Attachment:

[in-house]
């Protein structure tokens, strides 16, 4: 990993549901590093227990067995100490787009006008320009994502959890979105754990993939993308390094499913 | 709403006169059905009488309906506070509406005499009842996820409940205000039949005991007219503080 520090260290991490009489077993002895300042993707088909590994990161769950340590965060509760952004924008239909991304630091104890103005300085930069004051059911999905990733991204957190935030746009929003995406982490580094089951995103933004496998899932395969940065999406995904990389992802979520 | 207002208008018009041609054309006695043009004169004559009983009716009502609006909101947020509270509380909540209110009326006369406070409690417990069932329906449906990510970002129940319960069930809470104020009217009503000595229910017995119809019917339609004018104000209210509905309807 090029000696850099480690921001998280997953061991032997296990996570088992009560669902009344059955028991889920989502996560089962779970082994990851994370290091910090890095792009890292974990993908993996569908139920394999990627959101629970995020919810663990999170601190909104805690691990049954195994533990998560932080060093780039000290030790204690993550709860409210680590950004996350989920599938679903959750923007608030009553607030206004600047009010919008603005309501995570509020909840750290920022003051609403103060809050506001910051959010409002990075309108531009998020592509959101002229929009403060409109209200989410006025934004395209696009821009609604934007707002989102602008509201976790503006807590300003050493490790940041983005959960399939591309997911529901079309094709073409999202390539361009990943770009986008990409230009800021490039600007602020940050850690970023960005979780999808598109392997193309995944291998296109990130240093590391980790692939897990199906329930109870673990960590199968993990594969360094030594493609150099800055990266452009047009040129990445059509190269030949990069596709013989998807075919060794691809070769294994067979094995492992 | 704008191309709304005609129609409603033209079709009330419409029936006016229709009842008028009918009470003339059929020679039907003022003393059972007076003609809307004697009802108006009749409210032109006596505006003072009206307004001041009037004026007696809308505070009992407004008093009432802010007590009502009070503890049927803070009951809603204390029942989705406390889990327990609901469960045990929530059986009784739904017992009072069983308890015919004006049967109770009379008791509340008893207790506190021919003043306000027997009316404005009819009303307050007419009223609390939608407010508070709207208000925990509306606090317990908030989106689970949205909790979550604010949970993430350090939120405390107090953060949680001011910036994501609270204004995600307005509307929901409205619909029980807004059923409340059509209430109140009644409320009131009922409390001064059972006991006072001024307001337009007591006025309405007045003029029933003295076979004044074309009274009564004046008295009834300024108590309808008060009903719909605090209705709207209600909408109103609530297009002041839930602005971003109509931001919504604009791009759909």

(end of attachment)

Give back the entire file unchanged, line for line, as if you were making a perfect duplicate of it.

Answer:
[in-house]
């Protein structure tokens, strides 16, 4: 990993549901590093227990067995100490787009006008320009994502959890979105754990993939993308390094499913 | 709403006169059905009488309906506070509406005499009842996820409940205000039949005991007219503080 520090260290991490009489077993002895300042993707088909590994990161769950340590965060509760952004924008239909991304630091104890103005300085930069004051059911999905990733991204957190935030746009929003995406982490580094089951995103933004496998899932395969940065999406995904990389992802979520 | 207002208008018009041609054309006695043009004169004559009983009716009502609006909101947020509270509380909540209110009326006369406070409690417990069932329906449906990510970002129940319960069930809470104020009217009503000595229910017995119809019917339609004018104000209210509905309807 090029000696850099480690921001998280997953061991032997296990996570088992009560669902009344059955028991889920989502996560089962779970082994990851994370290091910090890095792009890292974990993908993996569908139920394999990627959101629970995020919810663990999170601190909104805690691990049954195994533990998560932080060093780039000290030790204690993550709860409210680590950004996350989920599938679903959750923007608030009553607030206004600047009010919008603005309501995570509020909840750290920022003051609403103060809050506001910051959010409002990075309108531009998020592509959101002229929009403060409109209200989410006025934004395209696009821009609604934007707002989102602008509201976790503006807590300003050493490790940041983005959960399939591309997911529901079309094709073409999202390539361009990943770009986008990409230009800021490039600007602020940050850690970023960005979780999808598109392997193309995944291998296109990130240093590391980790692939897990199906329930109870673990960590199968993990594969360094030594493609150099800055990266452009047009040129990445059509190269030949990069596709013989998807075919060794691809070769294994067979094995492992 | 704008191309709304005609129609409603033209079709009330419409029936006016229709009842008028009918009470003339059929020679039907003022003393059972007076003609809307004697009802108006009749409210032109006596505006003072009206307004001041009037004026007696809308505070009992407004008093009432802010007590009502009070503890049927803070009951809603204390029942989705406390889990327990609901469960045990929530059986009784739904017992009072069983308890015919004006049967109770009379008791509340008893207790506190021919003043306000027997009316404005009819009303307050007419009223609390939608407010508070709207208000925990509306606090317990908030989106689970949205909790979550604010949970993430350090939120405390107090953060949680001011910036994501609270204004995600307005509307929901409205619909029980807004059923409340059509209430109140009644409320009131009922409390001064059972006991006072001024307001337009007591006025309405007045003029029933003295076979004044074309009274009564004046008295009834300024108590309808008060009903719909605090209705709207209600909408109103609530297009002041839930602005971003109509931001919504604009791009759909």